“I think I wasn’t really surprised by much of anything I saw. It confirmed my intuitions going in. It doesn’t surprise me that you have an academic elite and the media who were expecting this to be an easy case for the government because they don’t take arguments seriously about there being limits on what the government can do. When the Supreme Court takes it up, that means it is important and not easy.”
Amitabh ChandraProfessor of Public Policy, Kennedy School of Government, Harvard UniversityCambridge, Mass.
Individual Mandate: “I think the thing that’s on everyone’s mind is the individual mandate, because Democrats do think it is the heart of the legislation. However, pushing back against that view is my view that the mandate is really just a toothless tiger. Even if the mandate is upheld, our ability to force people to purchase health insurance is a lot less than advocates of the mandate have been claiming.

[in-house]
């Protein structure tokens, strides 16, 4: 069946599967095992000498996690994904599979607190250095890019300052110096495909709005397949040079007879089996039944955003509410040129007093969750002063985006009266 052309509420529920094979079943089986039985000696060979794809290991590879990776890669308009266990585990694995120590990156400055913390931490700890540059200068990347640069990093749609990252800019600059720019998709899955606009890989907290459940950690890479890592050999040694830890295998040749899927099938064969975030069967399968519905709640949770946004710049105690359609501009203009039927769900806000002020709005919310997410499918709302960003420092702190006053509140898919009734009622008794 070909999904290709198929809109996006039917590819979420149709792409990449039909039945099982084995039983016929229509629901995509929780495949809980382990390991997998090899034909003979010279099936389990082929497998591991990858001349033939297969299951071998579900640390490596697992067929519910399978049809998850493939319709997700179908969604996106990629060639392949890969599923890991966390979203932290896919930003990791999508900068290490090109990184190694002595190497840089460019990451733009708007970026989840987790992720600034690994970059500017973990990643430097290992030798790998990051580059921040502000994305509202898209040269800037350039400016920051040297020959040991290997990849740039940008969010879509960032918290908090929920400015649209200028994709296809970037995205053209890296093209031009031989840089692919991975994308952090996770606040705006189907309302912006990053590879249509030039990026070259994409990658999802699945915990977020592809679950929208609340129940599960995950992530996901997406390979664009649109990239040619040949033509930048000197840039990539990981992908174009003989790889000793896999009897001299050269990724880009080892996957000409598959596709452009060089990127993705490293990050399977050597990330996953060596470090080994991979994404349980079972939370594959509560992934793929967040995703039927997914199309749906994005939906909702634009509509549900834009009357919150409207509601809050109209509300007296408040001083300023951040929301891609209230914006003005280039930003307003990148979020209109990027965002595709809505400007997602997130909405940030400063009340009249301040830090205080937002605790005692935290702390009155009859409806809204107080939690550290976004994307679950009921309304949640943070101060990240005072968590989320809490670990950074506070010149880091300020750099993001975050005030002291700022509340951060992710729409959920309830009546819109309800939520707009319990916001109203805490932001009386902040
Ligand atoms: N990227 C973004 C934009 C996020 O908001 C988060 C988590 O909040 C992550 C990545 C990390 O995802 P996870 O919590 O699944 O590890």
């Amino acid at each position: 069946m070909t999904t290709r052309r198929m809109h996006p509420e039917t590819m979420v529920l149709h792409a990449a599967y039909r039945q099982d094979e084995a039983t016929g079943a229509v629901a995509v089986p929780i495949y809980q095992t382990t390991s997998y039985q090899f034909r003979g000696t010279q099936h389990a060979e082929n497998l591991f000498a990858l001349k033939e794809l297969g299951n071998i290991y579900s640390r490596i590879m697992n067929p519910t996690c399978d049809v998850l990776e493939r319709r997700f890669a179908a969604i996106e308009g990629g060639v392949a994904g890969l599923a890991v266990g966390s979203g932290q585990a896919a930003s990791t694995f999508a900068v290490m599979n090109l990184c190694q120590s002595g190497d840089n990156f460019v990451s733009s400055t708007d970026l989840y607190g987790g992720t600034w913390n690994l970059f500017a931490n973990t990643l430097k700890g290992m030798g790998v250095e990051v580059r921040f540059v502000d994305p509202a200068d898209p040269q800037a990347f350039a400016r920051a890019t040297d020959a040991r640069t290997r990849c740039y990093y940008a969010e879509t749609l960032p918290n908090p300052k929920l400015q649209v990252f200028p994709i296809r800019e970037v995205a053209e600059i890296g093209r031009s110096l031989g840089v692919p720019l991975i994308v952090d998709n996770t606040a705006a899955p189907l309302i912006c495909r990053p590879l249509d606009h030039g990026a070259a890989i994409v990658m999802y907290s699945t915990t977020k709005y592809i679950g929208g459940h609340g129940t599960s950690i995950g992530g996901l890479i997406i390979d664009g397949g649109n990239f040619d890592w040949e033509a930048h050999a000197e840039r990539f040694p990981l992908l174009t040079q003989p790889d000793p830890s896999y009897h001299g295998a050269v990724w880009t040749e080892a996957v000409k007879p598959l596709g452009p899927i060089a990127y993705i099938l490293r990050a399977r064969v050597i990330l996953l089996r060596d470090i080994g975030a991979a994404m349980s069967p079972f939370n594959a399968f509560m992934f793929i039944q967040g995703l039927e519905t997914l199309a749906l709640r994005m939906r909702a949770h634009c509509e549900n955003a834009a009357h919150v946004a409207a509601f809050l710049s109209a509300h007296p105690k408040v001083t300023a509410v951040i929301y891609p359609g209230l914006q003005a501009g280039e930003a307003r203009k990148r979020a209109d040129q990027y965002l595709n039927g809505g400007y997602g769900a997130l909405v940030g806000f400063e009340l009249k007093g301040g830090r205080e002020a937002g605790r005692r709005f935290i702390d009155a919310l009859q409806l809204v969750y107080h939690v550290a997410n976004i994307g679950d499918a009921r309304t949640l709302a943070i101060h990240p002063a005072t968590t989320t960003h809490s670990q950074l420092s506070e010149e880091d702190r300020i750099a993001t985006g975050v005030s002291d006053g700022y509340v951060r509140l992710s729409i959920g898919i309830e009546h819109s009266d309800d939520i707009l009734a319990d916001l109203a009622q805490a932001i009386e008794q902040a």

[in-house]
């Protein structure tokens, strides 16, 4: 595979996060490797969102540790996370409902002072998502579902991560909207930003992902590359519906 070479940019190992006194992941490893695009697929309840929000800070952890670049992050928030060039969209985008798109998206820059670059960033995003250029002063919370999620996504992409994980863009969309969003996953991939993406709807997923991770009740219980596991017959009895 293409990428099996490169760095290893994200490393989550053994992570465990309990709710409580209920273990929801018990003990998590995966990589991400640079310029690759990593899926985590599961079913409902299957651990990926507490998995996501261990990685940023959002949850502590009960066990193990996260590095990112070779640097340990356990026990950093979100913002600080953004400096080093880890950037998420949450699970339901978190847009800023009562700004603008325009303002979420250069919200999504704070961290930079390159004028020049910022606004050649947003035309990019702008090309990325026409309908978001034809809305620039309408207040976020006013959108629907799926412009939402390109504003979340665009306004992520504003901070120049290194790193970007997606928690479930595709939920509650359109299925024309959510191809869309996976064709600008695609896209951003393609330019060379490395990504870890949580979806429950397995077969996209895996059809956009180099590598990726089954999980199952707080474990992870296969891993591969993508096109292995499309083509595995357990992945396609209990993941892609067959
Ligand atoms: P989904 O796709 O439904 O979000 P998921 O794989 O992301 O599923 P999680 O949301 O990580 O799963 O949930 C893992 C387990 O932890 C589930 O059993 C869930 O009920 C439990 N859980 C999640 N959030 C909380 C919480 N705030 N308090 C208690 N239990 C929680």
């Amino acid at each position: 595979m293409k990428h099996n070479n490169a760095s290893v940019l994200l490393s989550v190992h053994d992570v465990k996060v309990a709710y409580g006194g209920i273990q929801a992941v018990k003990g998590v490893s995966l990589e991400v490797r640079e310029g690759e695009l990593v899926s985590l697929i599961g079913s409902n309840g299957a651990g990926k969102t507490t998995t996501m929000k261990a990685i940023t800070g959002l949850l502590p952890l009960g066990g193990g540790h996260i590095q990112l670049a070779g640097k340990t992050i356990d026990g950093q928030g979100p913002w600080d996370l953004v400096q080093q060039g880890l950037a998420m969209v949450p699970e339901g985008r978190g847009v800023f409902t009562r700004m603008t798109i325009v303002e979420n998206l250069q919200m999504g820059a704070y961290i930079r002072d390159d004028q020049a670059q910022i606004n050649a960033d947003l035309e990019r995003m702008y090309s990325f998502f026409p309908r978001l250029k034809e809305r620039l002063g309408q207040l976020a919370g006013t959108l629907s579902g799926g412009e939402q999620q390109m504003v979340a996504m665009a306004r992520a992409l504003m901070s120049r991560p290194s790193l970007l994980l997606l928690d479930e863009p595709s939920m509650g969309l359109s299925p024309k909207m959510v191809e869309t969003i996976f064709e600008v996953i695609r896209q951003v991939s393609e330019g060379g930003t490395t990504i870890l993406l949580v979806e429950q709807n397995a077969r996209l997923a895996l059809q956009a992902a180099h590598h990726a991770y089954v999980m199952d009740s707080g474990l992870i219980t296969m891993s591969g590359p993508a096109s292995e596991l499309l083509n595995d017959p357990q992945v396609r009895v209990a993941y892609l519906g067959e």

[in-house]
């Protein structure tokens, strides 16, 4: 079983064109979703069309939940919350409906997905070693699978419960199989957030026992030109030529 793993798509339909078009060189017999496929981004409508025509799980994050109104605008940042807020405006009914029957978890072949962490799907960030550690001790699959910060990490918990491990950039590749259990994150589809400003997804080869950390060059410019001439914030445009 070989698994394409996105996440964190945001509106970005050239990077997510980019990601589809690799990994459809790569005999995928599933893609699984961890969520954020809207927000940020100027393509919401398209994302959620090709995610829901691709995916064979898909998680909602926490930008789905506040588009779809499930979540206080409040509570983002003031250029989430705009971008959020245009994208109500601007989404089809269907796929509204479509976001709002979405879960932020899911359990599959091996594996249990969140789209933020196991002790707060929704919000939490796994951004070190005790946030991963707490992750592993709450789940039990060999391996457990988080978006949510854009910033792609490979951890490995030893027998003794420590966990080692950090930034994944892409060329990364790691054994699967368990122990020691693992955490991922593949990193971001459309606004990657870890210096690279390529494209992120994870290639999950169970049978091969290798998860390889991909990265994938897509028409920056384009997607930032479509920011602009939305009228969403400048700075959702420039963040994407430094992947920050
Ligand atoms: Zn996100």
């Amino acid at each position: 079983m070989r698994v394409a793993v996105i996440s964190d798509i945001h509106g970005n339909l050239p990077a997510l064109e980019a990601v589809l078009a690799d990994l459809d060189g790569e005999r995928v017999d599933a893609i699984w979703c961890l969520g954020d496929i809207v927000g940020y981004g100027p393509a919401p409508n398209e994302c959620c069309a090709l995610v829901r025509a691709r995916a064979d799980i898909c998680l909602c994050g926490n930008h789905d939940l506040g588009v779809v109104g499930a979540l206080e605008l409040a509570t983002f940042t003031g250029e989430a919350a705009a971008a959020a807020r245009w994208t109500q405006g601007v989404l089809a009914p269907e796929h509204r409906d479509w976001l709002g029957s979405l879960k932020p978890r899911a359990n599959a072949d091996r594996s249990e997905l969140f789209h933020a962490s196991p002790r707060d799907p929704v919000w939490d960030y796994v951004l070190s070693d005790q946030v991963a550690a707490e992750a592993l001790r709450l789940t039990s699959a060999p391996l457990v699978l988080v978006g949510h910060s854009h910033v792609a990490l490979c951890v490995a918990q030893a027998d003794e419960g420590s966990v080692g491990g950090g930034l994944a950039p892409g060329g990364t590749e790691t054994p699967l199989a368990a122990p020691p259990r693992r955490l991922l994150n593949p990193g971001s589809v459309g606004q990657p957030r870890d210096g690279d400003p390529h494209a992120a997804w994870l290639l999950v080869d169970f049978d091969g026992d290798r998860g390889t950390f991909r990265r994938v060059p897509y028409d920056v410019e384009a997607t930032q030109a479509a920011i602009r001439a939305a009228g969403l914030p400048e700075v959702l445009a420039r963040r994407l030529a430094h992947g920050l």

“I think if you are just paying attention to what happened on Tuesday by going through the transcript, it may appear it will go 5-4 against. But I don’t think it will go that way because this harsh questioning by the conservative centrists, Justices Kennedy and Roberts. I think these guys are sort of testing out their arguments.
“I think with Justice Kennedy, my guess is his view of it will be that the individual mandate is constitutional but that doesn’t open the door to all kinds of other purchases. Yes, it’s constitutional, but it’s really just the mandate. You can’t come along and force me to buy car insurance as well.